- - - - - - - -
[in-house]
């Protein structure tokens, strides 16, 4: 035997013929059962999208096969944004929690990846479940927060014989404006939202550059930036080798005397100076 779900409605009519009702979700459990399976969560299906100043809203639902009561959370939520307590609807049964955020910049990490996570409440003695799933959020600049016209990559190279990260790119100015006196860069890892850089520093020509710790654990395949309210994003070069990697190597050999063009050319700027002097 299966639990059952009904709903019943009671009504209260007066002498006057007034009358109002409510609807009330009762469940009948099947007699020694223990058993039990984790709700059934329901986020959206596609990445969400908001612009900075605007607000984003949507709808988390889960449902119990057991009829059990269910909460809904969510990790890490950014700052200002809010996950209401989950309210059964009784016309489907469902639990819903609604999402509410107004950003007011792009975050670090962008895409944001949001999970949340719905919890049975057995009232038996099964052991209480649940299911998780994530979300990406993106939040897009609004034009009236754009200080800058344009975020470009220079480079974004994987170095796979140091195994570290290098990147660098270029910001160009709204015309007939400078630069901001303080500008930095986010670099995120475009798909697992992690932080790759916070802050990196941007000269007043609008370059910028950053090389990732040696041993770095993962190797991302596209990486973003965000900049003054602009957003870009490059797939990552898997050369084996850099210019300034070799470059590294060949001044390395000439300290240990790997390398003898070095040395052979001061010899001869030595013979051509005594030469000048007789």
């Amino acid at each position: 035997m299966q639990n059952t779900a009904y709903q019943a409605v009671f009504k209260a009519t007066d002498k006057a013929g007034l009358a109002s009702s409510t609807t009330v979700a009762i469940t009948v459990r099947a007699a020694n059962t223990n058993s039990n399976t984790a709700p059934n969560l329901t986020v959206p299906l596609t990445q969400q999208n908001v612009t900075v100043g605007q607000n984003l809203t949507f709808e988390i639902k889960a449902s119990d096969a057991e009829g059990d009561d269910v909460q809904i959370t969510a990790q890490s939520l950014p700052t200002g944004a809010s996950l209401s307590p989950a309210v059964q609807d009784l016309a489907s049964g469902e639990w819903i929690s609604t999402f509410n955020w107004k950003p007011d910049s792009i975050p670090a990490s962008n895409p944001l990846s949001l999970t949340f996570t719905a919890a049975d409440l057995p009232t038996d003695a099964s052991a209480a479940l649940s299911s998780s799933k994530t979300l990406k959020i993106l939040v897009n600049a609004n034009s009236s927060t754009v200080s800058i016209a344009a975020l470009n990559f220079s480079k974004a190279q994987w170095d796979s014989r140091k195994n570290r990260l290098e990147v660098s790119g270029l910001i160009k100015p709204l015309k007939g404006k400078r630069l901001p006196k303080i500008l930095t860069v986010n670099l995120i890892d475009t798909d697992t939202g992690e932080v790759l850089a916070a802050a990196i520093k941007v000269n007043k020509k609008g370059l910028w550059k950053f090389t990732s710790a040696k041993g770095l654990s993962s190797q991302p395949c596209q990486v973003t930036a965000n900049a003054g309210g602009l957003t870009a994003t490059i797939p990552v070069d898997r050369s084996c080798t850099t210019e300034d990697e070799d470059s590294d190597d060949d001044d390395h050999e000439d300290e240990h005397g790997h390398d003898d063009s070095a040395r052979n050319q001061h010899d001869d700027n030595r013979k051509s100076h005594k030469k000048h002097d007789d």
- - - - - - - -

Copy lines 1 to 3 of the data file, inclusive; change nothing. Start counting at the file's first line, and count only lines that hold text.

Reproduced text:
[in-house]
């Protein structure tokens, strides 16, 4: 035997013929059962999208096969944004929690990846479940927060014989404006939202550059930036080798005397100076 779900409605009519009702979700459990399976969560299906100043809203639902009561959370939520307590609807049964955020910049990490996570409440003695799933959020600049016209990559190279990260790119100015006196860069890892850089520093020509710790654990395949309210994003070069990697190597050999063009050319700027002097 299966639990059952009904709903019943009671009504209260007066002498006057007034009358109002409510609807009330009762469940009948099947007699020694223990058993039990984790709700059934329901986020959206596609990445969400908001612009900075605007607000984003949507709808988390889960449902119990057991009829059990269910909460809904969510990790890490950014700052200002809010996950209401989950309210059964009784016309489907469902639990819903609604999402509410107004950003007011792009975050670090962008895409944001949001999970949340719905919890049975057995009232038996099964052991209480649940299911998780994530979300990406993106939040897009609004034009009236754009200080800058344009975020470009220079480079974004994987170095796979140091195994570290290098990147660098270029910001160009709204015309007939400078630069901001303080500008930095986010670099995120475009798909697992992690932080790759916070802050990196941007000269007043609008370059910028950053090389990732040696041993770095993962190797991302596209990486973003965000900049003054602009957003870009490059797939990552898997050369084996850099210019300034070799470059590294060949001044390395000439300290240990790997390398003898070095040395052979001061010899001869030595013979051509005594030469000048007789």
């Amino acid at each position: 035997m299966q639990n059952t779900a009904y709903q019943a409605v009671f009504k209260a009519t007066d002498k006057a013929g007034l009358a109002s009702s409510t609807t009330v979700a009762i469940t009948v459990r099947a007699a020694n059962t223990n058993s039990n399976t984790a709700p059934n969560l329901t986020v959206p299906l596609t990445q969400q999208n908001v612009t900075v100043g605007q607000n984003l809203t949507f709808e988390i639902k889960a449902s119990d096969a057991e009829g059990d009561d269910v909460q809904i959370t969510a990790q890490s939520l950014p700052t200002g944004a809010s996950l209401s307590p989950a309210v059964q609807d009784l016309a489907s049964g469902e639990w819903i929690s609604t999402f509410n955020w107004k950003p007011d910049s792009i975050p670090a990490s962008n895409p944001l990846s949001l999970t949340f996570t719905a919890a049975d409440l057995p009232t038996d003695a099964s052991a209480a479940l649940s299911s998780s799933k994530t979300l990406k959020i993106l939040v897009n600049a609004n034009s009236s927060t754009v200080s800058i016209a344009a975020l470009n990559f220079s480079k974004a190279q994987w170095d796979s014989r140091k195994n570290r990260l290098e990147v660098s790119g270029l910001i160009k100015p709204l015309k007939g404006k400078r630069l901001p006196k303080i500008l930095t860069v986010n670099l995120i890892d475009t798909d697992t939202g992690e932080v790759l850089a916070a802050a990196i520093k941007v000269n007043k020509k609008g370059l910028w550059k950053f090389t990732s710790a040696k041993g770095l654990s993962s190797q991302p395949c596209q990486v973003t930036a965000n900049a003054g309210g602009l957003t870009a994003t490059i797939p990552v070069d898997r050369s084996c080798t850099t210019e300034d990697e070799d470059s590294d190597d060949d001044d390395h050999e000439d300290e240990h005397g790997h390398d003898d063009s070095a040395r052979n050319q001061h010899d001869d700027n030595r013979k051509s100076h005594k030469k000048h002097d007789d």